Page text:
Annual Advisory Board Roundtable

COVID-19’s Tectonic Legal Shifts for HME

Legal expert Jeffery Baird discusses how the Public Health Emergency has already changed the legal landscape, and what else might be in store for HME providers.

Introduction: Each fall, members of HMEB’s Editorial Advisory Board share their time and expertise to examine the various factors that will impact providers in the coming months. In this first installment, Jeff Baird, Esq., chairman of the Health Care Group at law firm Brown & Fortunato, P.C., discusses regulatory and legal changes providers should expect:

Because of COVID-19, the legal landscape for HME suppliers during the latter part of 2020 and moving forward is littered with uncertainty and possibility. There exist continued negotiations regarding additional government aid and relief programs to assist providers/suppliers during the pandemic. There is uncertainty surrounding how long existing waivers and regulatory relaxation may last. The inevitability of investigations and criminal charges for those defrauding the government and patients has already started. HME suppliers need to be aware of each of these issues and prepare for a 2021 that will likely be anything but normal.

We know that Congress is continuing to debate and politicize additional business relief programs, like an additional round of PPP funding. What seemed likely to occur a few months ago is a great unknown now as the U.S. has shifted to presidential election mode. While there are still efforts at additional programs, cooperation and compromise may be impossible during what will likely prove to be one of the most contentious election cycles ever seen. Consistent with this theme, HHS has further delayed the reporting requirements of the Provider Relief Fund, now pointing to an early 2021 reporting date. Unfortunately, at this point, it seems likely that additional programs will also be delayed in favor of election cycle political brinksmanship.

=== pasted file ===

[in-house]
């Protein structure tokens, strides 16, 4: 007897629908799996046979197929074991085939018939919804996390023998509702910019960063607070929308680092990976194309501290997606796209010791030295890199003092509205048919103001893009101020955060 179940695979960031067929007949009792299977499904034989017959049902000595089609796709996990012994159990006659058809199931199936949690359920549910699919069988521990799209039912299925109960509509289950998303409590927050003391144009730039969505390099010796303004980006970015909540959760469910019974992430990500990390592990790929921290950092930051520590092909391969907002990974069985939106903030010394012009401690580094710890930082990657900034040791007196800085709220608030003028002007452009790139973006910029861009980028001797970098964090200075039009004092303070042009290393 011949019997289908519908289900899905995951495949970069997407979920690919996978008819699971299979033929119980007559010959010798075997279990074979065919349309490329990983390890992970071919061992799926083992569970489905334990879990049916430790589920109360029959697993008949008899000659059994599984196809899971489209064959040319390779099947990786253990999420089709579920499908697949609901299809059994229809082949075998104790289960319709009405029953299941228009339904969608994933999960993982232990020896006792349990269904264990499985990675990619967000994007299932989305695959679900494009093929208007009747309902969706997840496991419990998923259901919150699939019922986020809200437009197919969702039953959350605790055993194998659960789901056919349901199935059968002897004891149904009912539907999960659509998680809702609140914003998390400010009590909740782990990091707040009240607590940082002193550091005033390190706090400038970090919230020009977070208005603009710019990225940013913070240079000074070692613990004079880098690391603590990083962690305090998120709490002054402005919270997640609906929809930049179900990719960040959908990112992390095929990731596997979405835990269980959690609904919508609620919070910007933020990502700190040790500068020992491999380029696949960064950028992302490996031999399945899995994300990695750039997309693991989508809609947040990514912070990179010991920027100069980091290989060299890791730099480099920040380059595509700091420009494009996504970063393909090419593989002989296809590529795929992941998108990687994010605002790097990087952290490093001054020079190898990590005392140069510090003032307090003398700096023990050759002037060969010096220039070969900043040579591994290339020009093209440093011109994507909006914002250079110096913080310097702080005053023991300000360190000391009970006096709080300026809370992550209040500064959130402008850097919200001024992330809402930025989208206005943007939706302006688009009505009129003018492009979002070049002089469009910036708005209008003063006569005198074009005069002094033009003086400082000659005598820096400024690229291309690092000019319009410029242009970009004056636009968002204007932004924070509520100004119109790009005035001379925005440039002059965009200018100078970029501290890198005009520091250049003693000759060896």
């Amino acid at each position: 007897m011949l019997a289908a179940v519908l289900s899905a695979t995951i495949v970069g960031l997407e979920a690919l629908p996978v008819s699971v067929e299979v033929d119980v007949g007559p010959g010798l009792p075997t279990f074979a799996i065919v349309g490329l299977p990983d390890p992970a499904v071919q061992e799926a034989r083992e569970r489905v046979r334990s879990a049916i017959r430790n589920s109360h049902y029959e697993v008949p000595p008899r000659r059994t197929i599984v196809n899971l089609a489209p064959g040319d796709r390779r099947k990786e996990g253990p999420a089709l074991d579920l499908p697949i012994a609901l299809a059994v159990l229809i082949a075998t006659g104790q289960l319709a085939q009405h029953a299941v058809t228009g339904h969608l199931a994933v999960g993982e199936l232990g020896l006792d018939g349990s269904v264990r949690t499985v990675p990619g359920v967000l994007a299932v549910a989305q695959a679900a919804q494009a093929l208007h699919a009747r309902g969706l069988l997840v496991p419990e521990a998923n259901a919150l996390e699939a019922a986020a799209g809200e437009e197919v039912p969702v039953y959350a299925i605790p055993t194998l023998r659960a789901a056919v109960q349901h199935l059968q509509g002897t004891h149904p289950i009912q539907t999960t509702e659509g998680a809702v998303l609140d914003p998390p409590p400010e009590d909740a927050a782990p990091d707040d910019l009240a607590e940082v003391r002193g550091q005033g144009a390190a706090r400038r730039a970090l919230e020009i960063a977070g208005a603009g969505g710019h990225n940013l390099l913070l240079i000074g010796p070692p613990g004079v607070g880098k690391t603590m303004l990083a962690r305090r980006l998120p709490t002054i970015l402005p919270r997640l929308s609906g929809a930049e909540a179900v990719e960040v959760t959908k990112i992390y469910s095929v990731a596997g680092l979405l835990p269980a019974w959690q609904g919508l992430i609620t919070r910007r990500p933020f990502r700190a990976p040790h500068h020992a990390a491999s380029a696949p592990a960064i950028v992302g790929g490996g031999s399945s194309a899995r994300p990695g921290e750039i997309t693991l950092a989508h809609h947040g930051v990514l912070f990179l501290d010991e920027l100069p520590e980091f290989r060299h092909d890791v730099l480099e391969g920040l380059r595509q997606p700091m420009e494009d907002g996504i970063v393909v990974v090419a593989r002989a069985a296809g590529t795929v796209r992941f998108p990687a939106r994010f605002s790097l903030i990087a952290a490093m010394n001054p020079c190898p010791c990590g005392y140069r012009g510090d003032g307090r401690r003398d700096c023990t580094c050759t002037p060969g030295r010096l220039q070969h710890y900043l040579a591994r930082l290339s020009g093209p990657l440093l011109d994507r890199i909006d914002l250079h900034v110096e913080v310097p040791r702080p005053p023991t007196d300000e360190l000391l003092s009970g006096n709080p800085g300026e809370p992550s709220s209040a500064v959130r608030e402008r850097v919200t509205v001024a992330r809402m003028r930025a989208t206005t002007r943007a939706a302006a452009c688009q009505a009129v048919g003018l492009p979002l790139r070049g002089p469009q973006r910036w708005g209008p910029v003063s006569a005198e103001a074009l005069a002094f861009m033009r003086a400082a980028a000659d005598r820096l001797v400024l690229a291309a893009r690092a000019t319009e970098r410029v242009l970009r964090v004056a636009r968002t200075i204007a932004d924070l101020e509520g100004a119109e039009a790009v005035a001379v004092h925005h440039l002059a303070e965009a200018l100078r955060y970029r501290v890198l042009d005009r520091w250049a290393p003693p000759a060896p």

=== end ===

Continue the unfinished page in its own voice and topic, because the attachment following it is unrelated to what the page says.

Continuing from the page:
HHS, Congress and President Trump (via executive order) provided an unprecedented number of waivers and regulatory framework changes to allow new and existing health care providers/suppliers to continue to do business during the pandemic. One example of these changes includes the rapid expansion of telehealth, including the types of providers who may provide telehealth services, the types of telehealth services that may be billed, the technology that may be used during a telehealth visit and the locations where both patients and providers may be located during a visit.

It is not yet clear how many of these changes may be rolled back or when such a rollback may occur, but all providers/suppliers should be on the lookout. Other important waivers that are already seeing regulatory drawbacks include procedures for new provider enrollment as well as requirements for surveys and audits. If the pandemic subsides, we can expect increasing surveys and audits moving forward.

About the Author

Jeffrey S. Baird, Esq., is Chairman of the Health Care Group at Brown & Fortunato, a law firm with a national health care practice based in Texas. He represents HME companies, pharmacies, infusion companies, manufacturers and other health care providers throughout the United States. Baird is Board Certified in Health Law by the Texas Board of Legal Specialization and can be reached at (806) 345-6320 or

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